An interim care order was extended in respect of a child whose mother was deceased. The father was not present but had given his consent. The GAL was supporting the application
The judge asked: “The child has had a traumatic childhood. What about a full care order?”
The solicitor for the CFA said a fostering assessment was due to be completed and a date for a full care order would be sought then. He said there was consent from the father and the notice party to seek a date [for the full care order].
The solicitor for the GAL said the outstanding matter concerned the long-term care of the child.
The solicitor for the CFA said under section 17 (1) of the Child Care Act, 1991 an interim care order could be made if the court was satisfied that there was reasonable cause to believe that the circumstances under section 18 of the Act existed. The social worker said she was satisfied that the threshold had been met.
The judge granted the order subject to the recommendations of the CFA and GAL which supported the application.
Interim care order where mother had own GAL
In another case an interim care order was extended in respect of one child. The mother had a GAL and was present and consented to the application. A GAL had also been appointed to the child.
The judge asked if a solicitor was needed for the mother’s GAL.
The solicitor for the CFA said the GAL for the child had been appointed pursuant to the District Court Rules and the CFA was obliged to pay for a GAL for the child under section 26 of the Act. He said the CFA was not obliged to provide a solicitor for the mother’s GAL as there was no provision in the Act.
The judge asked the mother’s GAL: “Do you need a solicitor?”
She responded that she may and had already consulted a solicitor.
The social worker said the threshold had been met for the order as the child’s health and welfare had been neglected. The court had previously directed that the father take a DNA test but he failed to make contact. The father said he would not be able to attend a meeting and subsequently changed his phone number. The social worker said she had concerns as the mother informed her she would be unable to attend access as she was going abroad to spend time with her family.
The solicitor for the mother said she [the mother] was intending to come back.
The GAL for the mother said there were issues with safety. She had spoken to the social worker and was going to meet with a disability service as it might be a police matter. She said: “We need to assess if there are issues in relation to safety.”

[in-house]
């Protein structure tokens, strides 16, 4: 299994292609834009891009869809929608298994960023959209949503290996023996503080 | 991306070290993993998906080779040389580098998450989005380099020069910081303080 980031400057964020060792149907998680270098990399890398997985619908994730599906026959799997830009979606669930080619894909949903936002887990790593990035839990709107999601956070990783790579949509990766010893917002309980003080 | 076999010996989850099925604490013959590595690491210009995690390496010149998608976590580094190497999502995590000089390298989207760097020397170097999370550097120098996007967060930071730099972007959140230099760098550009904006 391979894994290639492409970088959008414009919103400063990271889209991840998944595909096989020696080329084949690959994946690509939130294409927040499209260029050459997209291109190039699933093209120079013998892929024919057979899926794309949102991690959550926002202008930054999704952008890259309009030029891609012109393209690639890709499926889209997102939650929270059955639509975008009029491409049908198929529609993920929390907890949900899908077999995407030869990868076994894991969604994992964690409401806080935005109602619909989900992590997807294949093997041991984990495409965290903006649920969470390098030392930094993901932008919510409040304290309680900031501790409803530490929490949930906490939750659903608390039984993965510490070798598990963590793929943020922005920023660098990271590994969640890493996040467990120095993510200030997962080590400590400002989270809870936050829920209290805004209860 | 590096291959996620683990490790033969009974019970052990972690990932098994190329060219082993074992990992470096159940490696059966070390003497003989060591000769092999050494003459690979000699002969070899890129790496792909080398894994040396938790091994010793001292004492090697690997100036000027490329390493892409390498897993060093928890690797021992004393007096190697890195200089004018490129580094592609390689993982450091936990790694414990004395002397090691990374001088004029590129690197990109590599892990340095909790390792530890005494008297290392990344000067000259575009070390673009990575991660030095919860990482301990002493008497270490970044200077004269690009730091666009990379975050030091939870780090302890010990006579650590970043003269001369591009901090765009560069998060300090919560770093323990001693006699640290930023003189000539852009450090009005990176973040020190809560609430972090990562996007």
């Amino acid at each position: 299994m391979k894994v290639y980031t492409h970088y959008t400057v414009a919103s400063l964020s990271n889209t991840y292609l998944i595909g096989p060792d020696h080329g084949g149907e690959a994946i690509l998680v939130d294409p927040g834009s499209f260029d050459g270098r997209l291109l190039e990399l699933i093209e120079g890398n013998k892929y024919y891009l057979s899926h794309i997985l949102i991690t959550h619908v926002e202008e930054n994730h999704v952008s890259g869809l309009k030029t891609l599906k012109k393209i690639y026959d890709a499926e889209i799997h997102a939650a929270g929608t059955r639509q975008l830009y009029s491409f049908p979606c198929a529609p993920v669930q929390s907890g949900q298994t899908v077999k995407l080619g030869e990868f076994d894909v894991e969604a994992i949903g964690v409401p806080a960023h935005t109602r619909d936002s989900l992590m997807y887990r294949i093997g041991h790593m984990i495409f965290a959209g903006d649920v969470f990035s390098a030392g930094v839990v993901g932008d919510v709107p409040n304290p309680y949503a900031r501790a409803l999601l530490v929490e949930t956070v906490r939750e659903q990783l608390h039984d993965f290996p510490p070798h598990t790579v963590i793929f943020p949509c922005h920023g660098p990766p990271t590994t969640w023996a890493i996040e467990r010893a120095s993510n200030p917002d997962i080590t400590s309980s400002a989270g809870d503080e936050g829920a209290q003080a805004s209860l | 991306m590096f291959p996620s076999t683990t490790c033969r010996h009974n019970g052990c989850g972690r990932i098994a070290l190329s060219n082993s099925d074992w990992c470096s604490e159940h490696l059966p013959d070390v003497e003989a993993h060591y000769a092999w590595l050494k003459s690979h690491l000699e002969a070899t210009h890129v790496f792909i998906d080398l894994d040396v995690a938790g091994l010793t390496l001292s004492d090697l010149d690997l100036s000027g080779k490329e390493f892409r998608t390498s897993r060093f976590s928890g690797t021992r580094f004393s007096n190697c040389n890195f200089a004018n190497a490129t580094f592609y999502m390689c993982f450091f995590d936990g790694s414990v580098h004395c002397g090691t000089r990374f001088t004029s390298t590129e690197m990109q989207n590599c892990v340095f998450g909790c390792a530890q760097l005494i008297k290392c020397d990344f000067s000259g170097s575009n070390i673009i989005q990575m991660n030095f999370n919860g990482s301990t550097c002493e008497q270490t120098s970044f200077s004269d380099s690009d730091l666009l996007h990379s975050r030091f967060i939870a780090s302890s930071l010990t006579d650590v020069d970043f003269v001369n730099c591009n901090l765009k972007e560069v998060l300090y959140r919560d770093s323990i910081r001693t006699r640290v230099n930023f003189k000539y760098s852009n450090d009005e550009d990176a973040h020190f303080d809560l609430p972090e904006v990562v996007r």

Care orders for four children
Full care orders were granted in respect of four children for a short period of time. Both parents were represented but neither was present. The solicitor for the parents said she had no instructions but was not opposing the application. The GAL was supporting the application.
The social worker for the children was satisfied the threshold had been met, under section 18 (1)(c) of the Act, for a full care order.
The solicitor for the GAL said a number of assessments, including a fostering assessment and a psychologist assessment of the mother, were due to be concluded in two months. There had been no assessment of the father. The social worker said the father needed to decide if he would attend an inpatient service. She said the parents failed to complete urinalysis.
The judge granted a full care order subject to the recommendations of the CFA and GAL for a period of two months.
In another case an interim care order was extended in respect of six children. Both parents were represented but the father was not present. The GAL was supporting the application and a number of recommendations. The social worker for the CFA said the agency was satisfied the threshold had been met for a continuing order.
The solicitor for the mother asked: “The GAL has recommended that the children are assessed by a consultant paediatrician…. will they be assessed?”
She replied “Yes, but there [has been] slow progress due to disruptions with the placements.” She said there had been two placement moves but the new placements were now secure. There were two sets of foster carers and the children were settled. She said the children had access with their parents, with their mother on her own and with the mother’s family. Phone access had not been authorised. She said there were no assessments outstanding.
There was an assessment needed for the parents and the solicitor for the mother said the assessor ought to be available to commence [the assessment] within the next month and it was hoped to have the letter of instruction in his hands so that he could confirm the dates [of the assessment].
The solicitor for the father said she met with the father recently and a letter had been sent to him stating that he had 14 days to respond to the allegations concerning the two older children. The social worker said: “Yes, that is an assessment.”
The solicitor said there was no consent from the father in relation to the application but he indicated he wished to cooperate.